Friday, June 3, 2011

Page 17: Temple Origins

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Picture: Modern excavation of area HK 29 at Hierakonpolis has
discovered much information about this very early temple. The
past holes that once held the great wooden pillars that fronted
the shrine are visible. Click to enlarge.
peoples - perhaps including the Nabtans themselves - began to move down from the Libyan and Arabian highlands and to construct settlements along the bank of the River Nile. At this time, Egyptian gods which were already ancient were probably given homes which were the precursors in their basic plans in later ancient Egyptian temples.

Hieraknopolis: the shrine in the south
Not until the Early Dynastic period, however, do we gain a fairly clear picture of what these earliest temples may have looked like. The first example of a cult temple of this period known to us is that of Nekhen or Hieraknopolis - 'city of the falcon' as the Greeks called it - in southern Egypt (Kom el-Ahmar; p. 203). Recent excavations in this area indicate that by 3500 BC Hierakonpolis was perhaps the most important settlement in the Nile Valley and may have acted as  a king of natural shrine for Upper Egypt in the early period. Archaeological evidence uncovered since 1985 shows that the earliest temple complex at thesite consisted of a large, parabolic-shaped court over 32 m (105 ft) long and some 13 m (43 ft) wide. The court was bounded by a mud-covered reed fence and contained a large mound of sand and, near the ourt's apex, a tall pole which, judging by later representational evidence , bore a flag or totem, possibly an image of the falcon form deity of Hierakonpolis. On the north side of the court were a gateway and a number of small rectangular buildings - evidently workshops associated with the cult - while on the court's south stood the shrine itself.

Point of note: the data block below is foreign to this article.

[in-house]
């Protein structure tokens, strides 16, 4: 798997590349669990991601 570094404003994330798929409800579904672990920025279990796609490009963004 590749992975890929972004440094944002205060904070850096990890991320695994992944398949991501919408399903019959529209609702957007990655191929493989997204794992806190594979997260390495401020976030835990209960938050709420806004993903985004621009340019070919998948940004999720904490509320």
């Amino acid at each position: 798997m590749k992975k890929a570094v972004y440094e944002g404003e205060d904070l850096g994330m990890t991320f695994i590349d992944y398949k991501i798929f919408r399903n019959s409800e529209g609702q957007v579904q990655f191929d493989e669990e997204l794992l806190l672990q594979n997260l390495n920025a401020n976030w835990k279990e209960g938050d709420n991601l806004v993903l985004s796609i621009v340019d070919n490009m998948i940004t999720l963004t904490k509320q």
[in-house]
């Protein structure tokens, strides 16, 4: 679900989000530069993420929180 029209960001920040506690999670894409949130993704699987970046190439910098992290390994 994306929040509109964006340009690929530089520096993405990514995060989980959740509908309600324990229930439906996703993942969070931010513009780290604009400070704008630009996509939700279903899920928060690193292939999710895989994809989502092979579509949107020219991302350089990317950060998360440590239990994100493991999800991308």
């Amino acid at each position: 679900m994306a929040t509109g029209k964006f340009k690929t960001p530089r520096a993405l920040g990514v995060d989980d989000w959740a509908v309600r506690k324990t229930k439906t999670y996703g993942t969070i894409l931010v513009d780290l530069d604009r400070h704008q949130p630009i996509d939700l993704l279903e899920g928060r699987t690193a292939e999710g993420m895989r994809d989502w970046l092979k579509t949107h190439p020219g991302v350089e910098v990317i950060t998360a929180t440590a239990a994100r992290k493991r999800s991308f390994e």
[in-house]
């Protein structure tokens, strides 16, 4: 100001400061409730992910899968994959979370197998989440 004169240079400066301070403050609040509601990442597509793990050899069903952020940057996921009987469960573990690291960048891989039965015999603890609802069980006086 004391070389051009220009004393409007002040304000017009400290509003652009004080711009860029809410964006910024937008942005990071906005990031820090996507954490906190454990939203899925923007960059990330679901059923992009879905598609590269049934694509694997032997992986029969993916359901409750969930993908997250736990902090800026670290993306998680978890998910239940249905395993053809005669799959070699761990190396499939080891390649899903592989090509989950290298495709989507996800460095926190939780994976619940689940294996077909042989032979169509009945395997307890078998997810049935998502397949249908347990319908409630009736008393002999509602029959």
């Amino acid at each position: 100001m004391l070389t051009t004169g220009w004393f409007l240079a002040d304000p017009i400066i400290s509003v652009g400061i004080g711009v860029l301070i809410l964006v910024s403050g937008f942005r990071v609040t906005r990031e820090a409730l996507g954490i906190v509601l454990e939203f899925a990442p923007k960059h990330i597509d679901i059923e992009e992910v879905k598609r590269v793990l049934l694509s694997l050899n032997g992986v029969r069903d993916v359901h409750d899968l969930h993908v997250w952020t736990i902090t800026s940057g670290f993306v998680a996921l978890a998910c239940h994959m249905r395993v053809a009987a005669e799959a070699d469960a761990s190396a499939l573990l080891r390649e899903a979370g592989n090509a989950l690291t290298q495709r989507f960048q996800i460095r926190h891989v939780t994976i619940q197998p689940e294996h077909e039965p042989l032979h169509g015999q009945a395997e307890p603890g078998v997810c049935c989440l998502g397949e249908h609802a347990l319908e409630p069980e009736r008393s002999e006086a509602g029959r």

From the evidence of the excavated post holes and trenches, combined with early representations of the shrine on surviving seal impressions, we know that it was a rectangular structure fronted by huge wooden pillars 1-1.5 m (3ft 3 in - 4 ft 11 in) in diameter and as much as 12 m (39 ft 4 in) high. The
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Picture: A reconstruction of ancient Egypt's oldest known temple at Hierakonpolis.

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